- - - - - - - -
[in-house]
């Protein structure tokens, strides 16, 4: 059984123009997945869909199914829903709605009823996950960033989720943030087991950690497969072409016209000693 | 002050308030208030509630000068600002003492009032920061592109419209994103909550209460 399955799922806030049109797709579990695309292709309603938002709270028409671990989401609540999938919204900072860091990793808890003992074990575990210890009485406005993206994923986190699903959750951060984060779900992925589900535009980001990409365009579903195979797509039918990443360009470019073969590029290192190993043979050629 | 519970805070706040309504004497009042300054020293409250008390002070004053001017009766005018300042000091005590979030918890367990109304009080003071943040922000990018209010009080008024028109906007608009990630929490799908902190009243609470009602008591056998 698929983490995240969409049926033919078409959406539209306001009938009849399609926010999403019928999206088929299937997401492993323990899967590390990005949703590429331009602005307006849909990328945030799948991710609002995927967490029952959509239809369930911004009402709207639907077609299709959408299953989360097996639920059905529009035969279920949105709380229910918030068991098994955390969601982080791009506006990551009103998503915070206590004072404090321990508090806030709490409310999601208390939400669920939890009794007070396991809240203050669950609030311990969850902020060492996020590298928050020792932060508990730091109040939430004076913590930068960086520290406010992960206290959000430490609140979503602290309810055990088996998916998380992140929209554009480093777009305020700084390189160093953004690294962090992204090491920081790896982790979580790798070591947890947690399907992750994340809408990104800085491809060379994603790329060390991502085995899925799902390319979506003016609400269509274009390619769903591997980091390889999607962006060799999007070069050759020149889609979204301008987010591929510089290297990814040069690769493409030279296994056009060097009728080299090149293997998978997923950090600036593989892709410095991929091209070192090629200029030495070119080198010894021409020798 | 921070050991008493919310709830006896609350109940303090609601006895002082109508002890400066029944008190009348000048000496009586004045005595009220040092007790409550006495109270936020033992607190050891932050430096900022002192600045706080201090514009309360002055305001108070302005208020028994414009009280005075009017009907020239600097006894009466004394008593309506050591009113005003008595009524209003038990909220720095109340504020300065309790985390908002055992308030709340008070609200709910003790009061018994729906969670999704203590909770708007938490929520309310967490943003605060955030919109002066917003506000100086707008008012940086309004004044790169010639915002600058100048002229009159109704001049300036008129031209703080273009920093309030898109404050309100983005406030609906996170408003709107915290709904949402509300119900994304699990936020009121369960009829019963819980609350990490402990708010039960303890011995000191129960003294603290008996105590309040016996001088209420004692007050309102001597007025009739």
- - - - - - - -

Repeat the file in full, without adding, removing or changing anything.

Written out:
[in-house]
């Protein structure tokens, strides 16, 4: 059984123009997945869909199914829903709605009823996950960033989720943030087991950690497969072409016209000693 | 002050308030208030509630000068600002003492009032920061592109419209994103909550209460 399955799922806030049109797709579990695309292709309603938002709270028409671990989401609540999938919204900072860091990793808890003992074990575990210890009485406005993206994923986190699903959750951060984060779900992925589900535009980001990409365009579903195979797509039918990443360009470019073969590029290192190993043979050629 | 519970805070706040309504004497009042300054020293409250008390002070004053001017009766005018300042000091005590979030918890367990109304009080003071943040922000990018209010009080008024028109906007608009990630929490799908902190009243609470009602008591056998 698929983490995240969409049926033919078409959406539209306001009938009849399609926010999403019928999206088929299937997401492993323990899967590390990005949703590429331009602005307006849909990328945030799948991710609002995927967490029952959509239809369930911004009402709207639907077609299709959408299953989360097996639920059905529009035969279920949105709380229910918030068991098994955390969601982080791009506006990551009103998503915070206590004072404090321990508090806030709490409310999601208390939400669920939890009794007070396991809240203050669950609030311990969850902020060492996020590298928050020792932060508990730091109040939430004076913590930068960086520290406010992960206290959000430490609140979503602290309810055990088996998916998380992140929209554009480093777009305020700084390189160093953004690294962090992204090491920081790896982790979580790798070591947890947690399907992750994340809408990104800085491809060379994603790329060390991502085995899925799902390319979506003016609400269509274009390619769903591997980091390889999607962006060799999007070069050759020149889609979204301008987010591929510089290297990814040069690769493409030279296994056009060097009728080299090149293997998978997923950090600036593989892709410095991929091209070192090629200029030495070119080198010894021409020798 | 921070050991008493919310709830006896609350109940303090609601006895002082109508002890400066029944008190009348000048000496009586004045005595009220040092007790409550006495109270936020033992607190050891932050430096900022002192600045706080201090514009309360002055305001108070302005208020028994414009009280005075009017009907020239600097006894009466004394008593309506050591009113005003008595009524209003038990909220720095109340504020300065309790985390908002055992308030709340008070609200709910003790009061018994729906969670999704203590909770708007938490929520309310967490943003605060955030919109002066917003506000100086707008008012940086309004004044790169010639915002600058100048002229009159109704001049300036008129031209703080273009920093309030898109404050309100983005406030609906996170408003709107915290709904949402509300119900994304699990936020009121369960009829019963819980609350990490402990708010039960303890011995000191129960003294603290008996105590309040016996001088209420004692007050309102001597007025009739």